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Hyrdomorphone shows efficacy for heroin addiction treatment

Written by | 25 Apr 2016 | All Medical News

by Bruce Sylvester: Hyrdomorphone, a licensed pain medication, shows efficacy in treating chronic heroin addiction, researchers from the SALOME (the Study to Assess Longer-term Opioid Medication Effectiveness) trial reported on April 6, 2016 in JAMA Psychiatry.

“Prior to SALOME, hydromorphone had never been evaluated as a substitution treatment for opioid dependence,” said lead investigator Eugenia Oviedo-Joekes, PhD, assistant professor in the University of British Columbia School of Population and Public Health, Vancouver, British Columbia. “Hydromorphone is a widely available licensed pain medication. Our study shows that hydromorphone is as effective as diacetylmorphine [pharmaceutical-grade prescription heroin], providing a licensed alternative to treat severe opioid use disorder. Providing injectable opioids in specialized clinics under supervision ensures safety of both the patients and the community, and the provision of comprehensive care,” she added.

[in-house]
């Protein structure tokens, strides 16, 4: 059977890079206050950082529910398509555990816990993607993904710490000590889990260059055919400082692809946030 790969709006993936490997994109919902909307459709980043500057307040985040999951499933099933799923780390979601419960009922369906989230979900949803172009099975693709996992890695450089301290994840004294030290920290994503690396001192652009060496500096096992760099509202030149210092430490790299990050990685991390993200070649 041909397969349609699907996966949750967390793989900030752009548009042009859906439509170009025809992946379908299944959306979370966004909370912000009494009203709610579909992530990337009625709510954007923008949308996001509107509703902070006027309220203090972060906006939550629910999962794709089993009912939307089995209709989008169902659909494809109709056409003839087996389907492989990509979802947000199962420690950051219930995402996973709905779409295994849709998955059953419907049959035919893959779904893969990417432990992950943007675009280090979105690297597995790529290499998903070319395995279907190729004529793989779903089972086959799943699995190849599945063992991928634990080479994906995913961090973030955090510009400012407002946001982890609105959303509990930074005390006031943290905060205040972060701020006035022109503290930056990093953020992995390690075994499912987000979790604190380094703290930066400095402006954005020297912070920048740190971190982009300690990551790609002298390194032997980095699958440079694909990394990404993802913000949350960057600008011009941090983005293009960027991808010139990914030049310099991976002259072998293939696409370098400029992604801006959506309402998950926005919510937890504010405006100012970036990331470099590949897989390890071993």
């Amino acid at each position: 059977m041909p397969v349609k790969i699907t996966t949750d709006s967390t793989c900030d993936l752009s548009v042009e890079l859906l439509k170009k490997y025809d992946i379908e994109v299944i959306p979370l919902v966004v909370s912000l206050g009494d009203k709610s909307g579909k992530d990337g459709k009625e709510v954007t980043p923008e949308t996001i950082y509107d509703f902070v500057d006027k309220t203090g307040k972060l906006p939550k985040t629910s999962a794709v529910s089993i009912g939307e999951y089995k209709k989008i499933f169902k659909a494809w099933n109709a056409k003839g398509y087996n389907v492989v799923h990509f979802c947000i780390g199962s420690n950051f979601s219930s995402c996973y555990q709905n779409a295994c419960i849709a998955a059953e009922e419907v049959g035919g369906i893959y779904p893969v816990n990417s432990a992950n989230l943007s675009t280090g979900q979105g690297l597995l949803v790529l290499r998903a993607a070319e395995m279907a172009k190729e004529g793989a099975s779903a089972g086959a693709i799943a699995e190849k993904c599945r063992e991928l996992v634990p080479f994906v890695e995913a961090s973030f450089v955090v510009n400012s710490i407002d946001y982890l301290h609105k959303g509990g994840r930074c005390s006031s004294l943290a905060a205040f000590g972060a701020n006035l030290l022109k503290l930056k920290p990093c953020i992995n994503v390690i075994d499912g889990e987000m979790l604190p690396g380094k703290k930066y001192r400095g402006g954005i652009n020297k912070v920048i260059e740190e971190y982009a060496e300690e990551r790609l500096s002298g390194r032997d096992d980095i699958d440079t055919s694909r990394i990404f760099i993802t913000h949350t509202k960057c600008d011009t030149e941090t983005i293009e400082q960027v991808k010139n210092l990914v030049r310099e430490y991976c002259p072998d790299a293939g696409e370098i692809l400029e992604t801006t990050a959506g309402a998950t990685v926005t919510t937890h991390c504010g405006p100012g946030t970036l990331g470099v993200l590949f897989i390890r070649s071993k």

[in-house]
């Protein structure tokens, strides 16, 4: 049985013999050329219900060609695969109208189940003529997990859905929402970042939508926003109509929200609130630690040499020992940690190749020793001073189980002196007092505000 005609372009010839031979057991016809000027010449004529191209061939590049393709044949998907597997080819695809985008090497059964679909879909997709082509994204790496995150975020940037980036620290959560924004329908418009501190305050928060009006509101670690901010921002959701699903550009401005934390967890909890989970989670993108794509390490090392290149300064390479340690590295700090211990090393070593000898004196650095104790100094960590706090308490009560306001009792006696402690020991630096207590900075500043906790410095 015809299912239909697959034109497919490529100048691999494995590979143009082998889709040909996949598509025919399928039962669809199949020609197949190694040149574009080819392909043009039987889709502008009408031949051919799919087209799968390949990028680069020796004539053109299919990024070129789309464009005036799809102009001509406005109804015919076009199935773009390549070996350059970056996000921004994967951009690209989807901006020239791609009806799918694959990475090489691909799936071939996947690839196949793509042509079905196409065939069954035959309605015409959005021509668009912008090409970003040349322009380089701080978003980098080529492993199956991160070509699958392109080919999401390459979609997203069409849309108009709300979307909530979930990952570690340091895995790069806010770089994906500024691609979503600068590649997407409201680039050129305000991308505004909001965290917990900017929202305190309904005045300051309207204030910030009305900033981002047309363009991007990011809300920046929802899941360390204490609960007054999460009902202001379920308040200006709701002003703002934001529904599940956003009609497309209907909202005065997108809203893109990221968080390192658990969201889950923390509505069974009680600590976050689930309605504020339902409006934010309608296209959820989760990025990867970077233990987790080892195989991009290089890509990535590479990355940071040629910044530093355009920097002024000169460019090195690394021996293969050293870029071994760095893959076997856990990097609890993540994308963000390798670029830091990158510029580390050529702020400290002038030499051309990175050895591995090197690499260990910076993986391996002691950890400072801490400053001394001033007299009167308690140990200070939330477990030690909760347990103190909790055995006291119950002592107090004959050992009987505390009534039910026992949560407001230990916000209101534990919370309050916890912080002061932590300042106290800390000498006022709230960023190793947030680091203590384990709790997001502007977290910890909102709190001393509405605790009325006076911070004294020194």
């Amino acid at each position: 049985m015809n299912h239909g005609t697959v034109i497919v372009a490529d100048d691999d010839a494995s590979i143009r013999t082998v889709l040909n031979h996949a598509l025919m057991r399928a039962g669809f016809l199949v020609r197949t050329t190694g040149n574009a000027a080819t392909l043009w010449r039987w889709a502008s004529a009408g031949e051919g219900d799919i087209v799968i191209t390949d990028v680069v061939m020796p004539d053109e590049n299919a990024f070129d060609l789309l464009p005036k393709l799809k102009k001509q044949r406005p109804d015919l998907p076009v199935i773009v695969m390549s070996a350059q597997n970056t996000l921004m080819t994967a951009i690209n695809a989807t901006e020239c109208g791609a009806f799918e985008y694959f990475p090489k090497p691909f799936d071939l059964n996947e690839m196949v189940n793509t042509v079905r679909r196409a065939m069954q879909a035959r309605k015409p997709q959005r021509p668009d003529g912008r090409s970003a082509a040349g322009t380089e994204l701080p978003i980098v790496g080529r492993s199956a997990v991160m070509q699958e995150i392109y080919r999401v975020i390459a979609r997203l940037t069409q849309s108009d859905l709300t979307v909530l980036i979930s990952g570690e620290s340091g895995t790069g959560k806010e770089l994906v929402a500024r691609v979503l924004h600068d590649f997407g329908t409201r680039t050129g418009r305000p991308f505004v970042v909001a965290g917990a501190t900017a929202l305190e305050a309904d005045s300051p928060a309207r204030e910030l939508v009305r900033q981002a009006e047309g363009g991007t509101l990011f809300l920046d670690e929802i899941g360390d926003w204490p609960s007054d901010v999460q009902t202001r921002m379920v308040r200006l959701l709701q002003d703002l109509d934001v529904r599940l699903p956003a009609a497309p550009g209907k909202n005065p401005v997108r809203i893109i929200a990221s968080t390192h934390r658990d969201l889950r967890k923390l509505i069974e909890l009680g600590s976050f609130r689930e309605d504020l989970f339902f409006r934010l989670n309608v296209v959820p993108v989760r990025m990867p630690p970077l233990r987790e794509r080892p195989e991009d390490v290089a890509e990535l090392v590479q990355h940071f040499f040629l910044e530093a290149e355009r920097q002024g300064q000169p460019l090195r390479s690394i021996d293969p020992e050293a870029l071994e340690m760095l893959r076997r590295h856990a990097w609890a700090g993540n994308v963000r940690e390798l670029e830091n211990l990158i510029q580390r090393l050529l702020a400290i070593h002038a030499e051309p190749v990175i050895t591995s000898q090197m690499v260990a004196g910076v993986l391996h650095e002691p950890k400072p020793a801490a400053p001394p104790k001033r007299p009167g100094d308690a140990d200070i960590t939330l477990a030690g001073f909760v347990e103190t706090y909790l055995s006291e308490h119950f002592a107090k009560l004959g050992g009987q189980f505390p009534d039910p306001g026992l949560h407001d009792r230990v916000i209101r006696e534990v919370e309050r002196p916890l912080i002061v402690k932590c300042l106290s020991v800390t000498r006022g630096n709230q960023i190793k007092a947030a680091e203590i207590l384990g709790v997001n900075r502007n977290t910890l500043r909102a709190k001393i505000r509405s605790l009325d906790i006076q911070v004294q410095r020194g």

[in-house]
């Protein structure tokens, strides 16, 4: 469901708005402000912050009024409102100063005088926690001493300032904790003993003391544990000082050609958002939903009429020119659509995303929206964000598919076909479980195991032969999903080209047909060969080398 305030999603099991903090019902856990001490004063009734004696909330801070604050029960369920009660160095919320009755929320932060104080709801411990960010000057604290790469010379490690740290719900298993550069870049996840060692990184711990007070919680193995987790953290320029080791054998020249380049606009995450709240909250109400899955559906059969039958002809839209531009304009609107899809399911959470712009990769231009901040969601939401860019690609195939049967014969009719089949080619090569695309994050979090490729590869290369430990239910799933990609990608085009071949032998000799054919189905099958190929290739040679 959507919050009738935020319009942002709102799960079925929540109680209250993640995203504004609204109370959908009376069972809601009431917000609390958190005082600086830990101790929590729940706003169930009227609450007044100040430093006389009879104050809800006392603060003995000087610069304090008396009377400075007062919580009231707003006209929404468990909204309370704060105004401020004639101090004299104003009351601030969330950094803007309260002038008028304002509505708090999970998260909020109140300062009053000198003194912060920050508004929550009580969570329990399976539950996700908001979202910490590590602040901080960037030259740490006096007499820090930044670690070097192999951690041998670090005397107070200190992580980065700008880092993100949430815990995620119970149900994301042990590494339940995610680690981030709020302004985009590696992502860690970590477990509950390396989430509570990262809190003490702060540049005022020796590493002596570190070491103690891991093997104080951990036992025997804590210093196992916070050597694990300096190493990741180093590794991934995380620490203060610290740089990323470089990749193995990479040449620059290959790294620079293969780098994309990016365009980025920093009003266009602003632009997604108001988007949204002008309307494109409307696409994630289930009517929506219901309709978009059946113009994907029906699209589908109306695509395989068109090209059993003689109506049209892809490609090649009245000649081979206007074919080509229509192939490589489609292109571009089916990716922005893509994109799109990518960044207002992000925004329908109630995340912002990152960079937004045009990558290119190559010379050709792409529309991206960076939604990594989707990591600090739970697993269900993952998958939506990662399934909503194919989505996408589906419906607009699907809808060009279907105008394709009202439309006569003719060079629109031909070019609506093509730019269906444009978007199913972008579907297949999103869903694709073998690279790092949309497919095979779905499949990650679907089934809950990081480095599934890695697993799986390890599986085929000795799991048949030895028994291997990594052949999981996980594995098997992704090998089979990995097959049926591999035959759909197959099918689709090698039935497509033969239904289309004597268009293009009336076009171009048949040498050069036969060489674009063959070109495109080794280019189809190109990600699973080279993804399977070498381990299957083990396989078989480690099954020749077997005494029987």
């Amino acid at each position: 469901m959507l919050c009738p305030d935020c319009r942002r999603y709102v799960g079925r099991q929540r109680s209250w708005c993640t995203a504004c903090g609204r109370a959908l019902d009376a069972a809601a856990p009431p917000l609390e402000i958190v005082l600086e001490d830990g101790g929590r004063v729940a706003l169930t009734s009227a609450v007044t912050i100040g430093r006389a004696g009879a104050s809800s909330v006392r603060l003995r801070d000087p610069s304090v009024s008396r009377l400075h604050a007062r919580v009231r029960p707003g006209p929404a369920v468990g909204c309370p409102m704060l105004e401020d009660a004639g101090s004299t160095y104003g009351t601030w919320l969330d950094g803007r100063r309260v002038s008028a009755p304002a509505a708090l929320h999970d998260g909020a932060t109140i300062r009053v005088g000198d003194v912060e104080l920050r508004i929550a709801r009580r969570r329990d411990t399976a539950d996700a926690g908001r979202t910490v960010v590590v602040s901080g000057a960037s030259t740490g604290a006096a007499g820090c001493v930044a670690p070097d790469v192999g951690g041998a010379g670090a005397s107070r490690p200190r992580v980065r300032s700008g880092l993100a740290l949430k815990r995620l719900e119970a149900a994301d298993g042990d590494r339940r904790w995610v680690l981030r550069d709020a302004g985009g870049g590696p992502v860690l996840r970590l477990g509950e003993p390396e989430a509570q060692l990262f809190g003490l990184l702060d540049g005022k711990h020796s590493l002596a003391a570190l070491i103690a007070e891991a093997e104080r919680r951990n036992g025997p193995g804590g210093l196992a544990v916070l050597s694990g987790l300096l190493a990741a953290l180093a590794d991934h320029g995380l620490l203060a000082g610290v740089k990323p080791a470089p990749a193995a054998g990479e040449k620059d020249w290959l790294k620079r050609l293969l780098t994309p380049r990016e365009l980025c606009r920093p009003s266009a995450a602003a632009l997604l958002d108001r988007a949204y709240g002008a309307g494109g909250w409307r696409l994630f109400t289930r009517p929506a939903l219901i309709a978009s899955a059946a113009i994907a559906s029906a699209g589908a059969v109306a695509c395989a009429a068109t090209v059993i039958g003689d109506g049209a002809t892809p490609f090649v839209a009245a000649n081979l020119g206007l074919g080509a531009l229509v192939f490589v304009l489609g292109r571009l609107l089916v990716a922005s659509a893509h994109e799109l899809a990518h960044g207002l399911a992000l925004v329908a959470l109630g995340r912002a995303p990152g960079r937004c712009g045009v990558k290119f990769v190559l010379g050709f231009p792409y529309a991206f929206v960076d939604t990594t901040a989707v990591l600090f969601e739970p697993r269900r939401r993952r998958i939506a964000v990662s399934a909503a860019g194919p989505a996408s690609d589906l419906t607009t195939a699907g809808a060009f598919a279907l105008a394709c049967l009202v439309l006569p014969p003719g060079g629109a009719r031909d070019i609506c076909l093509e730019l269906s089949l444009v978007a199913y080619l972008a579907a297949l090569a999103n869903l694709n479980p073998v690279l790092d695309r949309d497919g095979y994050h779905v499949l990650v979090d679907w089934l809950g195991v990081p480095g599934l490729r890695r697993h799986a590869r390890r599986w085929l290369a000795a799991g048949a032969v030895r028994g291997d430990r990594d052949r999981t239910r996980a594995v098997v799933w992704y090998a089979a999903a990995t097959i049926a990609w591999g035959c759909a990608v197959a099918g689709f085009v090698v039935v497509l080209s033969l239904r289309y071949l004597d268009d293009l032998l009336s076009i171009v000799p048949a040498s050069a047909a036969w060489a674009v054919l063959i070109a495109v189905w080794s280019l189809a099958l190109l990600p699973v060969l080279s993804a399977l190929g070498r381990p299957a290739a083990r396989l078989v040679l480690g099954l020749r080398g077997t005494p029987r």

In the six-month, double blind study, the investigators randomized 202 subjects in Vancouver to receive injections of either hydromorphone or diacetylmorphine, 100 to hydromorphone and 102 to diacetylmorphine.

Mean age was 44 years, and 62 of the subjects were women.

The injections were administered in a clinic in Vancouver, and under the supervision of an interdisciplinary team of physicians, nurses, social workers and counselors.

Primary efficacy outcome was change in days of use of street heroin.

Eighty percent of the subjects completed the study.

The researchers reported that injectable hydromorphone was as effective as injectable diacetylmorphine.

Daily illicit opioid use in both cohorts at six months, which ranged from three to five days per month, was down from almost daily illicit opioid use prior to being enrolled in the study.

Following the 88,451 study-related injections, there were 14 overdoses and 11 seizures. They were all managed in the clinic and with no fatalities.

“As diacetylmorphine is not presently available in many countries for political and/or regulatory reasons, hydromorphone has a significant advantage as a legal, licensed pain medication,” said Patricia Daly, MD, chief medical health officer at Vancouver Coastal Health.

British Columbia’s Minister of Health, Terry Lake, added, “The findings of the SALOME researchers shine a new light on how we can help people with heroin addictions. While methadone and suboxone are effective for many people with opioid addictions, there is a proportion of people who have not found success with these treatments. The SALOME study shows there are alternative treatments that may be able to help those who don’t respond to methadone and suboxone. This is very exciting research and could go a long way in helping those who need it.”

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